General Health Advice


It can be difficult to monitor the weight of a fluffy heavy coated dog like the Australian Labradoodle. Regardless of breed, this is the absolute best chart I have seen to explain how to do a proper body score on your pet.  I check my dogs weekly to ensure they are carrying proper weight.  Too much weight is hard on their heart and extremely dangerous for joint health. Too little weight can be a sign of health issues but in a growing pup, simply means they are going through a growth spurt and need more rations.


Oral care is a more serious issue than most of us initially think it is.  Dogs have been known to lose an eye because of oral issues.  Plus sore, bleeding gums are certainly not something we want to allow our dogs to suffer.  If you can be persistent and train your dog to accept a toothbrush, this is a perfect way to prevent tarter buildup and decay.

Note: Never use human toothpaste – it is TOXIC to dogs!

I love Tropiclean Clean Teeth Gel. A small dab of this gel on their gums before bed on its own or in conjunction with teeth brushing will help keep tarter and decay at bay and sweeten their breath.  My dogs hate the foam version of this product and I do not like the water additive they make as I do not like the idea of flavoring their water.  Make certain you keep an eye on your dog’s teeth and get them cleaned by a vet when and if necessary.  A dog’s breath should never smell poorly. It may smell like their kibble or the treat they just ate, but it should never smell rancid or unpleasant.


This is the best video to explain the proper way to clean your dog’s ears.  Most people are not thorough enough when cleaning ears. The Australian Labradoodle has heavy, pendulous ears so improper ear care can lead to all kinds of irritations and infections.  I have yet to meet a dog that does not enjoy having the Epi-Otic massaged into the base of their ear canal.  They often groan with pleasure and it smells wonderful!!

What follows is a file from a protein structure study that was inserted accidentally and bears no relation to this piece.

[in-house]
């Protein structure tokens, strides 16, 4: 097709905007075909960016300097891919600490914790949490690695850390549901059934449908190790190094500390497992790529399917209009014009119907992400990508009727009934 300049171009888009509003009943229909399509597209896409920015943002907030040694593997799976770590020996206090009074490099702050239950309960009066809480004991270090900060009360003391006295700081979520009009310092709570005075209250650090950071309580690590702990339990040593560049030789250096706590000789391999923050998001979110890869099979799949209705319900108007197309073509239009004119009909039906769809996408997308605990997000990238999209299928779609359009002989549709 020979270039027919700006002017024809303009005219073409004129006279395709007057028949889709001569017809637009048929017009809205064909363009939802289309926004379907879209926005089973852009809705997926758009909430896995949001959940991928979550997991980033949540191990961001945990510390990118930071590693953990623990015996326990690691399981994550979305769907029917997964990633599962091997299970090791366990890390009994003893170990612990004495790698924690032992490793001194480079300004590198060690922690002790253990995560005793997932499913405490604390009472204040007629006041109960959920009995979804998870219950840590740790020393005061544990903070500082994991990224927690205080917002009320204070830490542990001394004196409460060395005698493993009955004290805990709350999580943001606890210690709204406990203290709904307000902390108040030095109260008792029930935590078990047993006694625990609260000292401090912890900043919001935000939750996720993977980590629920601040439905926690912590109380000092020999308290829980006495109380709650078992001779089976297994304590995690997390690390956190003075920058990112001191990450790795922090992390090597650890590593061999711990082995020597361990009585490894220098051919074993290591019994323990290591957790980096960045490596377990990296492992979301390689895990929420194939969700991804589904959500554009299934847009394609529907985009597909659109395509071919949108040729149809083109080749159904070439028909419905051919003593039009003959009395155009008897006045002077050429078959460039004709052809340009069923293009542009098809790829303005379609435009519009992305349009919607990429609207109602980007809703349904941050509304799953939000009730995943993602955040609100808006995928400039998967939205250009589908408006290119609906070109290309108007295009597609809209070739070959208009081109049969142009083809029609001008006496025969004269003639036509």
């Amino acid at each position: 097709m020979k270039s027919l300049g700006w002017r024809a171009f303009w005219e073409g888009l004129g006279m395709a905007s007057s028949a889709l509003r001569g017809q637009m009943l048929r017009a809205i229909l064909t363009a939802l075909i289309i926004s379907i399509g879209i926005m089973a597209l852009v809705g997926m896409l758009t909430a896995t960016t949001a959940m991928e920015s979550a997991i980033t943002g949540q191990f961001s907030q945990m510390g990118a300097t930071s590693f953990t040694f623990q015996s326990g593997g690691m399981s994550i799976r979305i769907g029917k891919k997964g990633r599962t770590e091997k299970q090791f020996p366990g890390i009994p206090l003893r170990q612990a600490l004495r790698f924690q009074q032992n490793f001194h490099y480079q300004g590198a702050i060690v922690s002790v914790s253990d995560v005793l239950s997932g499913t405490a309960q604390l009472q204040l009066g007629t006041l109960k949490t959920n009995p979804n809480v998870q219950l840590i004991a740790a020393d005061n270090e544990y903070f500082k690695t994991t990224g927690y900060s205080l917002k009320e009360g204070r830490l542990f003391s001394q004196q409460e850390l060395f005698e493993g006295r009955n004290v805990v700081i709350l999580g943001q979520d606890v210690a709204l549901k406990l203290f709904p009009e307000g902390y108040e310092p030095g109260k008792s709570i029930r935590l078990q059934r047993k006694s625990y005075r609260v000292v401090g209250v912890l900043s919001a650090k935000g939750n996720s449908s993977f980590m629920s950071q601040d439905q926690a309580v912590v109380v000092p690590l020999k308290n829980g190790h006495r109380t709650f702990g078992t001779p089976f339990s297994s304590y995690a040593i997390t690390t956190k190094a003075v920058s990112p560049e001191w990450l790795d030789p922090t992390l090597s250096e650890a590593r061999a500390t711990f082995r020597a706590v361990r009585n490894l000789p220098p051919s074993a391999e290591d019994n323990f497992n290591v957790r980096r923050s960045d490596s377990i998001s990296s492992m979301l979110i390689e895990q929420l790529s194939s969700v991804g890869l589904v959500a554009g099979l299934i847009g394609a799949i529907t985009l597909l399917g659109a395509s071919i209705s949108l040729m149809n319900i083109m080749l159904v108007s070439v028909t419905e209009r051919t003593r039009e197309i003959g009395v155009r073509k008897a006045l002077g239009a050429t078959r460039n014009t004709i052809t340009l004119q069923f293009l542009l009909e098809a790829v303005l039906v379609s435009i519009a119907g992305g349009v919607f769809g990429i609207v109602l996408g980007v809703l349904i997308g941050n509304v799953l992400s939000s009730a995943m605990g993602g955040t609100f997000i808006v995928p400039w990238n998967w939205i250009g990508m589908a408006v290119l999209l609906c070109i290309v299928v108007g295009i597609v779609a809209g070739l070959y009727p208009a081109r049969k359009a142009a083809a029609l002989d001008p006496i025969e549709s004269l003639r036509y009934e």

Having long nails changes the way a dog carries themselves. The diagram below shows how a long nail causes the bones in the foot to flatten and the metacarpal, phalanx I and phalanx II bones to sit more angled every time the dog walks or stands. The different angle of the bones, when pressure is applied, causes joint stress and can lead to joint pain and arthritis. It also leads to dropped wrists, which make the dog look flat footed.  Long toe nails change the natural alignment of leg bones, which adds torque or twisting to the joints. 

Left = proper alignment with short toenail.
Right = angled alignment because of long toenail.

Note: When you can hear your dog’s nails clicking on the floor, it is time to trim them.


Contrary to popular belief, dogs do not age seven years to every human year. Instead, the ratio varies based on factors such as breed, size, and age. The graph below provides a useful visual to determine your dog’s “age in human years”.